Sander H. J. Smits

Diana Kleinschrodt3
Erhard Bremer3
3Diana Kleinschrodt
3Erhard Bremer
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Octopine dehydrogenase (OcDH) from the adductor muscle of the great scallop, Pecten maximus, catalyzes the NADH dependent, reductive condensation of L-arginine and pyruvate to octopine, NAD(+), and water during escape swimming and/or subsequent recovery. The structure of OcDH was recently solved and a reaction mechanism was proposed which implied an ordered(More)
  • Zihni Arslan, Reinhild Wurm, Oleksandr Brener, Philipp Ellinger, Luitgard Nagel-Steger, Filipp Oesterhelt +6 others
  • 2013
The adaptive immunity of bacteria against foreign nucleic acids, mediated by CRISPR (clustered regularly interspaced short palindromic repeats), relies on the specific incorporation of short pieces of the invading foreign DNA into a special genomic locus, termed CRISPR array. The stored sequences (spacers) are subsequently used in the form of small RNAs(More)
Lantibiotics are potent antimicrobial peptides. Nisin is the most prominent member and contains five crucial lanthionine rings. Some clinically relevant bacteria express membrane-associated resistance proteins that proteolytically inactivate nisin. However, substrate recognition and specificity of these proteins is unknown. Here, we report the first(More)
Nisin, a 3.4 kDa antimicrobial peptide produced by some Lactococcus lactis strains is the most prominent member of the lantibiotic family. Nisin can inhibit cell growth and penetrates the target Gram-positive bacterial membrane by binding to Lipid II, an essential cell wall synthesis precursor. The assembled nisin-Lipid II complex forms pores in the target(More)
Opine dehydrogenases catalyze the reductive condensation of pyruvate with L-amino acids. Biochemical characterization of alanopine dehydrogenase from Arenicola marina revealed that this enzyme is highly specific for L-alanine. Unbiased molecular dynamics simulations with a homology model of alanopine dehydrogenase captured the binding of L-alanine diffusing(More)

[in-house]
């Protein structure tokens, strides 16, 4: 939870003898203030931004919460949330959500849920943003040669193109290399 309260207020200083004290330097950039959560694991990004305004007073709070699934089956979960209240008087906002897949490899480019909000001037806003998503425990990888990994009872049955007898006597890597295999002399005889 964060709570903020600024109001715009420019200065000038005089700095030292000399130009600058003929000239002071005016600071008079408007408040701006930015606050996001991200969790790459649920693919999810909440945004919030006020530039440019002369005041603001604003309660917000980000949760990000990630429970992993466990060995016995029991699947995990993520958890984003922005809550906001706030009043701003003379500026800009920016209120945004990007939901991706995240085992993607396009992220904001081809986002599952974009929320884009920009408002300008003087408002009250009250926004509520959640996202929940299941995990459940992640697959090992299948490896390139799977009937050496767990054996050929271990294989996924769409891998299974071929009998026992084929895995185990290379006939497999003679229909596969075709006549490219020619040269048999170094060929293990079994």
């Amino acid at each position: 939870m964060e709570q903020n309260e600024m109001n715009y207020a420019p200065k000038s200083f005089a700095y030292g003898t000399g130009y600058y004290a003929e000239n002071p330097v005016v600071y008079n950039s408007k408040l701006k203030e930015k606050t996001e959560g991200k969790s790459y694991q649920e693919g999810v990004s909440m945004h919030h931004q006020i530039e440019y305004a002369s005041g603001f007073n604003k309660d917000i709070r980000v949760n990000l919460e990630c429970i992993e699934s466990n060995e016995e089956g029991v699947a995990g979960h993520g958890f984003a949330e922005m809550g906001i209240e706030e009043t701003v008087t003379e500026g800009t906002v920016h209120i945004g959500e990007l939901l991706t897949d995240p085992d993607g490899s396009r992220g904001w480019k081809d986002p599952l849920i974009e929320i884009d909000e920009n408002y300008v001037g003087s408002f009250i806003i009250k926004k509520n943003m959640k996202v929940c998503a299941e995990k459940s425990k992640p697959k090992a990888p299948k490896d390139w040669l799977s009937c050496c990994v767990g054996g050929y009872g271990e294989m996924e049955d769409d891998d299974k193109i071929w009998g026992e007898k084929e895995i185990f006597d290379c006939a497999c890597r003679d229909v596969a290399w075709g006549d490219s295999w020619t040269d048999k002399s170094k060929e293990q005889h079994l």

Homologous recombination in Saccharomyces cerevisiae is a well-studied process. Here, we describe a yeast-recombination-based approach to construct and mutate plasmids containing the cDNA of the human bile salt export pump (BSEP) that has been shown to be unstable in E. coli. Using this approach, we constructed the necessary plasmids for a heterologous(More)
Nisin is an antimicrobial peptide produced and secreted by several L. lactis strains and is specifically active against Gram-positive bacteria. In previous studies, nisin was purified via cation exchange chromatography at low pH employing a single-step elution using 1 M NaCl. Here, we describe an optimized purification protocol using a five-step NaCl(More)
Ectoine and hydroxyectoine are well-recognized members of the compatible solutes and are widely employed by microorganisms as osmostress protectants. The EctABC enzymes catalyze the synthesis of ectoine from the precursor L-aspartate-β-semialdehyde. A subgroup of the ectoine producers can convert ectoine into 5-hydroxyectoine through a region-selective and(More)
Lantibiotics are potential alternatives to antibiotics because of their broad-range killing spectrum. The producer strain is immune against its own synthesized lantibiotic via the expression of two proteins LanI and LanFEG. Recently, gene operons are found in mainly human pathogenic strains, which confer resistance against lantibiotics. Of all the(More)
  • Nils Widderich, Stefanie Kobus, Astrid Höppner, Ramona Riclea, Andreas Seubert, Jeroen S. Dickschat +3 others
  • 2016
Ectoine is a compatible solute and chemical chaperone widely used by members of the Bacteria and a few Archaea to fend-off the detrimental effects of high external osmolarity on cellular physiology and growth. Ectoine synthase (EctC) catalyzes the last step in ectoine production and mediates the ring closure of the substrate(More)